Here is your recipe for making Swamp Cabbage: Get out a big mixing bowl and put in equal parts of ZZ Top, John Campbell, Tom Waits, Leon Redbone, Canned Heat, Otis Taylor and John Lee Hooker. Then add a little water moccasin venom, the heart of an alligator and some miscellaneous toad fluids. Leave this mixture out in the wild of the north Florida swamps for about 10 years with the lid slightly ajar and, you know... see what happens. Then take this bowl and pour the contents into your CD player and push "play."

What will come out of your CD player will be an Americana, infectious boogie that will b e hard to get out of your head. Swamp Cabbage's debut CD, entitled Honk, features all original tunes written by singer, guitar-and-banjo-player Walter Parks. Parks is Richie Havens' longtime touring lead guitar player. This CD is about the song and the groove and not about guitar histrionics.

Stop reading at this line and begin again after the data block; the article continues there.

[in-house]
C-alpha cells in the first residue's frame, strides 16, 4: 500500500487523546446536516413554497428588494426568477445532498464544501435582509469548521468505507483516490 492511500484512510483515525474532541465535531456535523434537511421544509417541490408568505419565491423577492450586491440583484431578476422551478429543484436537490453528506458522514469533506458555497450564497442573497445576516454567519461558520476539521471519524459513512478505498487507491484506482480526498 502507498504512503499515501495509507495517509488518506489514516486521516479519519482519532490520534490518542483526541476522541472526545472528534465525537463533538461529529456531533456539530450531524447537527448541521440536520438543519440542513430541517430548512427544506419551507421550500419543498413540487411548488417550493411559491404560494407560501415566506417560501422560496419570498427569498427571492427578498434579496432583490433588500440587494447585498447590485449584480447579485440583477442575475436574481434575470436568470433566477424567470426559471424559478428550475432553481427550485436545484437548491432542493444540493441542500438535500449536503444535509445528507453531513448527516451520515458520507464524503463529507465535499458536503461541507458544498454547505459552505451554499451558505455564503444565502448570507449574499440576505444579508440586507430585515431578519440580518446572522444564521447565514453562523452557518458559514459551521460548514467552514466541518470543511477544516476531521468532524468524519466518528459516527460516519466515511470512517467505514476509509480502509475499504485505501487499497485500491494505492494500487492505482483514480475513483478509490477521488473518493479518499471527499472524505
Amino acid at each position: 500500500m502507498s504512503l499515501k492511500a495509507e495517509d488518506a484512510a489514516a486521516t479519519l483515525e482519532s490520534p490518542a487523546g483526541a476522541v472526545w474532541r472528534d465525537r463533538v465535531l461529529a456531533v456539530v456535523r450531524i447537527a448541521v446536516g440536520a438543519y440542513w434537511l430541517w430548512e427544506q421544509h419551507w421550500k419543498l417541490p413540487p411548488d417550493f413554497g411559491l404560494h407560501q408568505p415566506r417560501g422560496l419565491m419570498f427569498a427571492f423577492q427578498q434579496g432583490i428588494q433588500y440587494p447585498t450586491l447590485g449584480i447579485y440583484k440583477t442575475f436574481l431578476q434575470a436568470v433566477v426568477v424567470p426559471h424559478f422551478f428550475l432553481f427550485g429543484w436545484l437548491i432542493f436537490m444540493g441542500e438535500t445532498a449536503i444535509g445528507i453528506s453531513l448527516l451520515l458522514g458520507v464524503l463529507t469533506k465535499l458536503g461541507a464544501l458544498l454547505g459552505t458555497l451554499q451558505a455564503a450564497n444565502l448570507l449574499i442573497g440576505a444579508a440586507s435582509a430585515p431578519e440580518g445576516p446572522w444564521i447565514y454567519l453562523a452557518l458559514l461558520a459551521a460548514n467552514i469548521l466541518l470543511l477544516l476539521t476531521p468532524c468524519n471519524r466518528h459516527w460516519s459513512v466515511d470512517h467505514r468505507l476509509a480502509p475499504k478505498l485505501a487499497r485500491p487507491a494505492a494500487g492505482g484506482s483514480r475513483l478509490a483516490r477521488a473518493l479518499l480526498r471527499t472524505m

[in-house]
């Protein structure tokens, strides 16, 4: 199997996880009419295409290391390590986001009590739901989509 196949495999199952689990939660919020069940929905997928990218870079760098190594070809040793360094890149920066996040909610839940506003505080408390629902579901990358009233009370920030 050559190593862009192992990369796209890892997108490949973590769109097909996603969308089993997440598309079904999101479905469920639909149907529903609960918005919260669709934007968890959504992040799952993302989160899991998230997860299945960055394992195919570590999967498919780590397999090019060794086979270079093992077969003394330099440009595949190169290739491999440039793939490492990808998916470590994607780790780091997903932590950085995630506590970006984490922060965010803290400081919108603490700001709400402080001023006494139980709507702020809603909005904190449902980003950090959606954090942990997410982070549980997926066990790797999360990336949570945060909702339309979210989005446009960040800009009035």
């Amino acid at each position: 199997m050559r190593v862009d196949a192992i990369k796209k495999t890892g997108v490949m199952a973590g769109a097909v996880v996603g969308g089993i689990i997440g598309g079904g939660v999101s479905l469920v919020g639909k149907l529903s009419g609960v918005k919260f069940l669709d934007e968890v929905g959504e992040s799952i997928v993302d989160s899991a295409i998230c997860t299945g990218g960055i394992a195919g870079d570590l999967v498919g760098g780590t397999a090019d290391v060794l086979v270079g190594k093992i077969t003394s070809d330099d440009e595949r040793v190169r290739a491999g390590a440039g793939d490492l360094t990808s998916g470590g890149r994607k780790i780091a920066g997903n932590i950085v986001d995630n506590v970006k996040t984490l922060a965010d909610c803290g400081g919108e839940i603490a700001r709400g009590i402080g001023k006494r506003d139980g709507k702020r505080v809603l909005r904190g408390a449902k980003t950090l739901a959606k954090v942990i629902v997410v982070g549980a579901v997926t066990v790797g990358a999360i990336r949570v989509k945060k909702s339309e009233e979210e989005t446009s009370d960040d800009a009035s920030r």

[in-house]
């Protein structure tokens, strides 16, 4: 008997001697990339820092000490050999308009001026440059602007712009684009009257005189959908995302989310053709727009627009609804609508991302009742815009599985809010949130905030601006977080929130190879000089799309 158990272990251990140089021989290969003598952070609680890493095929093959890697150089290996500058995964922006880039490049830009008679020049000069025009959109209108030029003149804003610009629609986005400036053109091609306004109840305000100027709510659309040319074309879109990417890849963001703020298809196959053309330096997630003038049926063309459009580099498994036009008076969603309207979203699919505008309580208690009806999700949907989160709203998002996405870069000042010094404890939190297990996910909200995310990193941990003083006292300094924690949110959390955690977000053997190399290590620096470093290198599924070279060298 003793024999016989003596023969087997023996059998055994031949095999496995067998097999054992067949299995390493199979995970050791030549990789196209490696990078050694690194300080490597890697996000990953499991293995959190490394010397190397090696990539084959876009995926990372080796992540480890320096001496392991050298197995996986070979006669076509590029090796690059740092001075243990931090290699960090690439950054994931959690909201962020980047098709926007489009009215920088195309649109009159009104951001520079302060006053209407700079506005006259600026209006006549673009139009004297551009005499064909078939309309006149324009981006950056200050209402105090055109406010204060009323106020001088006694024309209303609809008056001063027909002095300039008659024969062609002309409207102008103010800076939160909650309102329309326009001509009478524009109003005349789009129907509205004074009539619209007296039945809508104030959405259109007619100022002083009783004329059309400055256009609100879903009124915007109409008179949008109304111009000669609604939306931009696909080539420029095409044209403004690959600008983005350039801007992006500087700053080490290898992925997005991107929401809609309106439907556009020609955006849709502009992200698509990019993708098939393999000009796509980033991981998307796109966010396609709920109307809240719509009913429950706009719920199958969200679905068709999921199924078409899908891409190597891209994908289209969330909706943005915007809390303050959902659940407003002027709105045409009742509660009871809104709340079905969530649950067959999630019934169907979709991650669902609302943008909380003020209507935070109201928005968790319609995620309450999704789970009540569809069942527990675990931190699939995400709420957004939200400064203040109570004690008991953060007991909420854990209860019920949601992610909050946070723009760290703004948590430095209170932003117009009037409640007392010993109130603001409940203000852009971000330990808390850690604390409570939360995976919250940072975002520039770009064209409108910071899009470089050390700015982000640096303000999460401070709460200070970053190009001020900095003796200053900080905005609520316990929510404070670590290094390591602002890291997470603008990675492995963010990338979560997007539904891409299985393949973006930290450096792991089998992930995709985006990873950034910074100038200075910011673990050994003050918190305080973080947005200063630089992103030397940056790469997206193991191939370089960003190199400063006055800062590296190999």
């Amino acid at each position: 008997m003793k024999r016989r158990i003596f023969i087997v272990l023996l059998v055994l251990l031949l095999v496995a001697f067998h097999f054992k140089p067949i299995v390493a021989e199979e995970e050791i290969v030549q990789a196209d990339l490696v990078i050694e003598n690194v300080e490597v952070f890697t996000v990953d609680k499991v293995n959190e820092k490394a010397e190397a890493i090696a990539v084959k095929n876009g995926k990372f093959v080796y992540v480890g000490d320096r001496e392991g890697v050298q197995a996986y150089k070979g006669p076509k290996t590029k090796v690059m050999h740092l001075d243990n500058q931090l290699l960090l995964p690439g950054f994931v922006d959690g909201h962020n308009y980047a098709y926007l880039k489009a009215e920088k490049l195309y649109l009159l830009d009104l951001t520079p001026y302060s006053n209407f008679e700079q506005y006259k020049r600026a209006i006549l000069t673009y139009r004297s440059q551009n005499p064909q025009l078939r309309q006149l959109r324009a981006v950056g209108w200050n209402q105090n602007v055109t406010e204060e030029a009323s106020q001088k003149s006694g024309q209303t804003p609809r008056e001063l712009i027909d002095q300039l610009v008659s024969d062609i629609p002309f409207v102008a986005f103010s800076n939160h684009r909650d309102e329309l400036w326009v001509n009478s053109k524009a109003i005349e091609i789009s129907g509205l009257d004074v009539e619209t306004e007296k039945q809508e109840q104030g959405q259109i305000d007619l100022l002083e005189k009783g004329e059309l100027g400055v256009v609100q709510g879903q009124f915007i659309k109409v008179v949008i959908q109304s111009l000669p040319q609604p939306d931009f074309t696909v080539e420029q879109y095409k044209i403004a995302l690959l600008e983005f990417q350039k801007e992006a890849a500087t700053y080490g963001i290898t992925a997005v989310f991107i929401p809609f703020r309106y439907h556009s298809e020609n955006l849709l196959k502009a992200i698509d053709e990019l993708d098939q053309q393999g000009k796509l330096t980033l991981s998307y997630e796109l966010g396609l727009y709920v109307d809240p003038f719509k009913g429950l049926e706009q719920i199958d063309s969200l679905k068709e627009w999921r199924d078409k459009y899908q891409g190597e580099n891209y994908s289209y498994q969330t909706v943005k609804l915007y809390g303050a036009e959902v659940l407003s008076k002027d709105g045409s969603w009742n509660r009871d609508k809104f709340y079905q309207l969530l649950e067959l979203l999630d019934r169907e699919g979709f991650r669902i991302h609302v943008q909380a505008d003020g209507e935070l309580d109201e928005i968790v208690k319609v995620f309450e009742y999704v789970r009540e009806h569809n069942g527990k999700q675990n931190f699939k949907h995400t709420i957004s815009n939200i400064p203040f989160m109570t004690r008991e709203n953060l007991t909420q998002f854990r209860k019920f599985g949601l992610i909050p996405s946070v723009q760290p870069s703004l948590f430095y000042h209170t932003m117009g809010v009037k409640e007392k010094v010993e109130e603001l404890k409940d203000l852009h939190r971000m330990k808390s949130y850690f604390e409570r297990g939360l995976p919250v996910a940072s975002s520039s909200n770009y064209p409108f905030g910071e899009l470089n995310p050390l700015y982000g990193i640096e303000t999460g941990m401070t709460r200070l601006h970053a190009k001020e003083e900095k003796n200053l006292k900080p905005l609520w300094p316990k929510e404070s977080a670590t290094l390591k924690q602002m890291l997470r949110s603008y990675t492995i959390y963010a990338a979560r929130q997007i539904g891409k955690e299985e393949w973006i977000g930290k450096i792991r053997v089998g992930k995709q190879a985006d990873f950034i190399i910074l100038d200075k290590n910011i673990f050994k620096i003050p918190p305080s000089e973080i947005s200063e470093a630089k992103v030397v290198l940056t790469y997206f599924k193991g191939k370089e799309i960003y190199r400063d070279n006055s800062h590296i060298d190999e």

At the first few plays of this CD it is really hard not to just keep playing the first song ("Tallahassee") over and over and over again (especially if you have had a few beers, Hallelujah!!) However, the more I play this CD< the more the rest of the tracks really grow on me. It is so refreshing to hear great American original music like this. Here's to hoping that Parks eases up his commitment to playing with Richie Havens and concentrates on his own music. Here's also hoping Swamp Cabbage starts touring and makes it to Colorado for the festival season. This band has just got to be a hoot to hear live.

For more information on the band and/or to buy the CD go to www.swampcabbage.com - Jim Stick


Here is your recipe for making Swamp Cabbage: Get out a big mixing bowl and put in equal parts of ZZ Top, John Campbell, Tom Waits, Leon Redbone, Canned Heat, Otis Taylor and John Lee Hooker. Then add a little water moccasin venom, the heart of an alligator and some miscellaneous toad fluids. Leave this mixture out in the wild of the north Florida swamps for about 10 years with the lid slightly ajar and, you know... see what happens. Then take this bowl and pour the contents into your CD player and push "play."